Black level is deep and the dynamic range of the image feels confident and bold—more than what is normally experienced with “period” films of this nature. Compression seems to be handled reasonably well and I noticed no obvious macroblocking or color-banding artifacting. Some scenes appear remarkably clean while others (usually interior) scenes exhibit a fair degree of natural film-grain (usally a good sign that a DVD hasn't been air-brushed too excessively).
Viewed from an approximate 1.6 screen-width distance on my 106” screen, DVD images are forced to reveal their every nuance—like patients strapped-down under the bright light of a dentist's chair. Keep in mind that most viewers watch their monitors from more than 2 screen-widths away (typical “TV” viewing distance is usually more like 3 screen-widths or more in practice) and so chances are if you’re not watching “wide angle” or on a display that reveals very fine image resolution the anomalies in the DVD mastering may not present a problem for your viewing. The problems that I’m seeing are some minor edge-haloing, which more than producing an obvious “ringing” due to the soft-nature of the imagery, tends to exaggerate film-grain a bit and impart a digital signature to the image that’s subtle, yet erodes the film-like illusion of the DVD image on a wide-angle system. Image detail also appears slightly softened, though not as egregiously as many past Miramax transfers and despite what I presume to be some very slight softening (you wouldn’t confuse this with a Warner Brother’s DVD title, for instance), I’m actually pretty satisfied with the overall sense of “detail” and clarity. I’m not trying to be too critical here, and overall I’m quite pleased with the image of the DVD. I will repeat my never-ending wish that sometime soon Miramax would learn to master their DVDs in such a way that preserves the “film-like” illusion in a manner now commonplace with other major studios; if they could just lessen the sense of “digital glare”, however slight it may be, their DVDs would benefit greatly on revealing systems like front and rear-projection displays that are enjoyed by more and more enthusiasts.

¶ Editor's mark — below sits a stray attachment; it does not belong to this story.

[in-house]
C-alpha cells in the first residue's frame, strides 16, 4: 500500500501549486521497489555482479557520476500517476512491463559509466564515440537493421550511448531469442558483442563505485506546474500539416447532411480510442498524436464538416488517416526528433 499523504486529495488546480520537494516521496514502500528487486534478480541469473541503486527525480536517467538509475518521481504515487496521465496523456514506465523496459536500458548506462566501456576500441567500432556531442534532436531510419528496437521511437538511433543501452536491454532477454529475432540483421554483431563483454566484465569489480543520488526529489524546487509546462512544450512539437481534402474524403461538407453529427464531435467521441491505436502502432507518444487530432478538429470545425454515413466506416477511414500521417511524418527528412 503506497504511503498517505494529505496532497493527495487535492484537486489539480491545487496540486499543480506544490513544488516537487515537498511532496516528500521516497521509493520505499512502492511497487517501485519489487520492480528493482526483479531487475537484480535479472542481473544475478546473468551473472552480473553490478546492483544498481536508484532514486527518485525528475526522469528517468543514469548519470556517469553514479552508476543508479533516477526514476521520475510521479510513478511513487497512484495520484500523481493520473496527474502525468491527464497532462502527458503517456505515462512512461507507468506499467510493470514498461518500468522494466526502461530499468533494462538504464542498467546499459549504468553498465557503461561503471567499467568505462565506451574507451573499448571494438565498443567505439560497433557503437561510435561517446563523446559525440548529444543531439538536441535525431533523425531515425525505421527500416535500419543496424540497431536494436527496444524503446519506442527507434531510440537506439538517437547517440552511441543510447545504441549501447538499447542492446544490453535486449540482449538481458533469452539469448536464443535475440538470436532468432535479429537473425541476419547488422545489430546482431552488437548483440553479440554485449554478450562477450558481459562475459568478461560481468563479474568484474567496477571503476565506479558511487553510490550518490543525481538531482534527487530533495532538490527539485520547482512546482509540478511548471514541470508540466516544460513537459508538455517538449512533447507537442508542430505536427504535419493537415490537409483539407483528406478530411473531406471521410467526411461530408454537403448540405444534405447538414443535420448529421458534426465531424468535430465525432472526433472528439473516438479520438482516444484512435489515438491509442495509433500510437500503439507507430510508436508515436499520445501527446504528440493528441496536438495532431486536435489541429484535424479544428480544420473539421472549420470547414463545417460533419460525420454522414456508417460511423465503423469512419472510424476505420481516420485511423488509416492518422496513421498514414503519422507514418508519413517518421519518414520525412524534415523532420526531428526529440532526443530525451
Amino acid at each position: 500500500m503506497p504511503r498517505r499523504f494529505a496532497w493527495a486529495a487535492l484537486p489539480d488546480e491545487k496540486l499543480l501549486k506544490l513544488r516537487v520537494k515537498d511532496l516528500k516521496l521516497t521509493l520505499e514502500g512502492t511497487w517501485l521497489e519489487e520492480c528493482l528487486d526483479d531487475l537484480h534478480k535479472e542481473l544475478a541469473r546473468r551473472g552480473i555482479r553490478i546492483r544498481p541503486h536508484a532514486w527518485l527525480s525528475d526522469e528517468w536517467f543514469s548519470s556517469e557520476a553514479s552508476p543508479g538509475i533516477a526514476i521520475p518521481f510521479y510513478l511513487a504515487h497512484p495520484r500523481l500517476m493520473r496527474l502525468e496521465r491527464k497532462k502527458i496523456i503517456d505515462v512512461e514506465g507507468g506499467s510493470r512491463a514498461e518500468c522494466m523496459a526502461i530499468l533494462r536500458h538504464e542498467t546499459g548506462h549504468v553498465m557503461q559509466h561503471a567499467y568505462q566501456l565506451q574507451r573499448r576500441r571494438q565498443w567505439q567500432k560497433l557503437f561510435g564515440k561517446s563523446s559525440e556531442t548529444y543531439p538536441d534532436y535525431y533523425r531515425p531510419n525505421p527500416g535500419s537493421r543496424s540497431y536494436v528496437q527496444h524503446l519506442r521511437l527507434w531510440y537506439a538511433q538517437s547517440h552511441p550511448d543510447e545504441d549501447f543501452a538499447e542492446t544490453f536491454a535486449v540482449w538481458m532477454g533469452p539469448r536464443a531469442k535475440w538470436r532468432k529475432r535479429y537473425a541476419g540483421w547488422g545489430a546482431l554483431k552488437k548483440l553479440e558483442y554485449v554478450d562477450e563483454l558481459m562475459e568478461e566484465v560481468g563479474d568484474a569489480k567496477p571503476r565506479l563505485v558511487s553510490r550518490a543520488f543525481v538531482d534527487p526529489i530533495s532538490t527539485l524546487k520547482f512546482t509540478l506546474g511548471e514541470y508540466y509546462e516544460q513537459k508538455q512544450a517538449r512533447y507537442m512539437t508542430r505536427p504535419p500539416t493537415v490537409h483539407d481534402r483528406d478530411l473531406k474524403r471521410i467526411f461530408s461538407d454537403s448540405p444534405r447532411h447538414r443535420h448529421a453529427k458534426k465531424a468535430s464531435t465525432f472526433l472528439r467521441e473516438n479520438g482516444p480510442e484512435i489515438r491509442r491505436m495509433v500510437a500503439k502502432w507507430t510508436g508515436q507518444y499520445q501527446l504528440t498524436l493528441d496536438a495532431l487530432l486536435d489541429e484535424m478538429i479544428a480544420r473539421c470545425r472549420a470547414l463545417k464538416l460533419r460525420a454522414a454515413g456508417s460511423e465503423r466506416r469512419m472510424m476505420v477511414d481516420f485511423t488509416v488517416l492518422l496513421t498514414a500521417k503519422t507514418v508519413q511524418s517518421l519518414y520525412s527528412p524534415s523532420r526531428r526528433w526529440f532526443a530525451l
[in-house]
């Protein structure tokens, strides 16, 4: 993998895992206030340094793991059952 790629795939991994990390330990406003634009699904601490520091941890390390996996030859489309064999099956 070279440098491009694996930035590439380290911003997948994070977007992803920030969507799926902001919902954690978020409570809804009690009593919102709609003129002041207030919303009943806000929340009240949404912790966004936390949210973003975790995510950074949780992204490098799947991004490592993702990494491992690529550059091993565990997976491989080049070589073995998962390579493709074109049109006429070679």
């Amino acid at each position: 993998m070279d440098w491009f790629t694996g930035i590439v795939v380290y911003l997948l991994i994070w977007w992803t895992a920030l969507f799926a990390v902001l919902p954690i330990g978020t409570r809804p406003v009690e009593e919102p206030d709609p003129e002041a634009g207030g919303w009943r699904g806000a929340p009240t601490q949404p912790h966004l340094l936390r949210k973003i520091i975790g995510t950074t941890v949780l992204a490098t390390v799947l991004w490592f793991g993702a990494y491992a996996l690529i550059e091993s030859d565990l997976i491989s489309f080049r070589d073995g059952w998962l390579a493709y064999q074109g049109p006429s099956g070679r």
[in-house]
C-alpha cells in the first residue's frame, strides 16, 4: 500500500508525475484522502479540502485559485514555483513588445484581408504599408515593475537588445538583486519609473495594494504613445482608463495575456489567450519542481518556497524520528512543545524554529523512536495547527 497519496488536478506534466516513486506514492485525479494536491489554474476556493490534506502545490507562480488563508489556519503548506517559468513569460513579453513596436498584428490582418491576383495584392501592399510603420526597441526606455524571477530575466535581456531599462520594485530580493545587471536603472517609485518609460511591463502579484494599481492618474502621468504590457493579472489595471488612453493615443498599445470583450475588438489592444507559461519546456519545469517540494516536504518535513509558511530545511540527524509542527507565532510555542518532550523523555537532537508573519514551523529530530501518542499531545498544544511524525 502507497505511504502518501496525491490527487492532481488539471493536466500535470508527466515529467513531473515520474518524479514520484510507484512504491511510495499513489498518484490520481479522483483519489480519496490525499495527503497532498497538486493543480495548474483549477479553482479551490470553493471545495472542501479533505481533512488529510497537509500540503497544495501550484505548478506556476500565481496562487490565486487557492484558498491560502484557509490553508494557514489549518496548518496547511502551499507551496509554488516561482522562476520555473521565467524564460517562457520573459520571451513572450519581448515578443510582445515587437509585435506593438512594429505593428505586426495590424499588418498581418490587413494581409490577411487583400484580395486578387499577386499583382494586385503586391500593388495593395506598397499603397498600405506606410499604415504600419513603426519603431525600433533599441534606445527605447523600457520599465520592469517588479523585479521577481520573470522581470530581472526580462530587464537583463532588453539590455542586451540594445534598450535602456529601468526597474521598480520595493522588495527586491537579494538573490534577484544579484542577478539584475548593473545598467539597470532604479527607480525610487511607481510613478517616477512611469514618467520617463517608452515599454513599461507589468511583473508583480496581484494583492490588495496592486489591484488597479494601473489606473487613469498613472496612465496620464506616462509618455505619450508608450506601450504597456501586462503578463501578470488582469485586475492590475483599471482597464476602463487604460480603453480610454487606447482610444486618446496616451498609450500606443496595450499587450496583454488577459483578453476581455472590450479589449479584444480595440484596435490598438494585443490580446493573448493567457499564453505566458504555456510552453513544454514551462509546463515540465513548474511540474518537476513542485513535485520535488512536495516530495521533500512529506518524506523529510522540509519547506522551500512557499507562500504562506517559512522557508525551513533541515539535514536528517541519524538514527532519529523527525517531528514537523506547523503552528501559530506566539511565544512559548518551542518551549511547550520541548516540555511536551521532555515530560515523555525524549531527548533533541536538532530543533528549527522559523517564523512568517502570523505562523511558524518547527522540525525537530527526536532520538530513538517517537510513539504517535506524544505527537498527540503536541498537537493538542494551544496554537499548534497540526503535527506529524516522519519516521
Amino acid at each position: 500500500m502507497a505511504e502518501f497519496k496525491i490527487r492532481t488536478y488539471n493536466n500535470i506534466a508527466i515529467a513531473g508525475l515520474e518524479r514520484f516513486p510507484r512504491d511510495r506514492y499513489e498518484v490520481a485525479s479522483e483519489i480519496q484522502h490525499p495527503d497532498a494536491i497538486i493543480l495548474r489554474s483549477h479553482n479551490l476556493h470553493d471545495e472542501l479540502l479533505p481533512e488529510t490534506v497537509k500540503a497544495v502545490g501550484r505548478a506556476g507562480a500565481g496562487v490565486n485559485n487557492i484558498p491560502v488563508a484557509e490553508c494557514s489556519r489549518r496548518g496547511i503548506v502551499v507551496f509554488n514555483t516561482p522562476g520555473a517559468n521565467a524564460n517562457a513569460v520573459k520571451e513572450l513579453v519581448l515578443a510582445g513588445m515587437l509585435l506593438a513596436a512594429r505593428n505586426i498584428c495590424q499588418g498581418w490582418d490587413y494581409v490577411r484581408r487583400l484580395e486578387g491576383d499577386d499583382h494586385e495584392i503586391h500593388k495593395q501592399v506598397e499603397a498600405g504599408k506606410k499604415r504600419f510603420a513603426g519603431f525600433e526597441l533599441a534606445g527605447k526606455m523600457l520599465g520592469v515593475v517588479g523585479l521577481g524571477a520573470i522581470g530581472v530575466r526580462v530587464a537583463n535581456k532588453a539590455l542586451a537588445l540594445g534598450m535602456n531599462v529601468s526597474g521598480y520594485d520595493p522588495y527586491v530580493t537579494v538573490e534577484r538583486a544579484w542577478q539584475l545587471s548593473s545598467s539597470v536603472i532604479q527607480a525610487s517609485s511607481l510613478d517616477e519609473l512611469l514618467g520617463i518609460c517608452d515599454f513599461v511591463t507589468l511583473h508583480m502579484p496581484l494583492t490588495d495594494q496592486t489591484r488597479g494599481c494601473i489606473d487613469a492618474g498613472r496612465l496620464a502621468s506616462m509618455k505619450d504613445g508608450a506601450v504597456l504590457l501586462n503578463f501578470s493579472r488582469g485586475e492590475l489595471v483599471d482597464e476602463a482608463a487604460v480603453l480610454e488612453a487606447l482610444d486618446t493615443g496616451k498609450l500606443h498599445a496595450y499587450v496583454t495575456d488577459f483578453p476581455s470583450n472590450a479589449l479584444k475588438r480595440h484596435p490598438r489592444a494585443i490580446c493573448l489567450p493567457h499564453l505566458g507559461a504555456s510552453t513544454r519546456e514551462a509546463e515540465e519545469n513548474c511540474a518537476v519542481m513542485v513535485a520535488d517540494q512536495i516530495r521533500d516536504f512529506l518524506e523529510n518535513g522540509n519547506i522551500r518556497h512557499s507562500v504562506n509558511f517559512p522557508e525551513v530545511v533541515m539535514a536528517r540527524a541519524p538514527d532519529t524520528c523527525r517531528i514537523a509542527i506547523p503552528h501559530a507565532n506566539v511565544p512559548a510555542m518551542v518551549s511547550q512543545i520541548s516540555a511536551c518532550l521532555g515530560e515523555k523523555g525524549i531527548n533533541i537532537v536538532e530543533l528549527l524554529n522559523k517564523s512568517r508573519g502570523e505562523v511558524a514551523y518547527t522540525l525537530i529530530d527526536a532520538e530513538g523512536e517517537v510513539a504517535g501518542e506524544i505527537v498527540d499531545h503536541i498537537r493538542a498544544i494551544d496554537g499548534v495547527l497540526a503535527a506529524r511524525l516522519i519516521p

Picture Quality: 3.5 / 5
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In the past I think I've been too ambiguous with my scoring or at least haven't applied it consistently from title to title, so I've endeavored to define my rating system more clearly to help make the scoring more meaningful (for all titles reviewed December 2004 and later):
SCORE Description 1-2 An absolute abomination. Hurts to watch. Think "Outland" or MGM's R1 "Jean De Florette" (scan-line aliasing, chroma noise, dotcrawl, MPEG or PAL-NTSC conversion artifacts)-- truly horrid. 2-3 Has some serious problems, but one can at least watch it without getting a headache despite all the problems though you might try to talk your guests into picking a different movie to watch if you have a large projection screen. Think Cold Mountain or (the non-anamorphic) The Abyss 3-4 Good or at least "acceptable" on a big-screen, but not winning any awards and definitely room for improvement if you view the image wide-angle (though smaller-screen viewers may be quite content). Think Phantom Menace (great except for filtering and EE) the first extended cut of Fellowship of the Ring (also decent picture but still some HF filtering and some edge-halos) 4-5 A reference picture that really makes the most of the DVD medium and shows extraordinary transparency to the film-source elements. Non-videophile observers can't help but remark "WOW". Think The Empire Strikes Back, Return of the King, Shrek 2, or the Fifth Element Superbit (full “5” would be sans any edge-halo on 5th E.).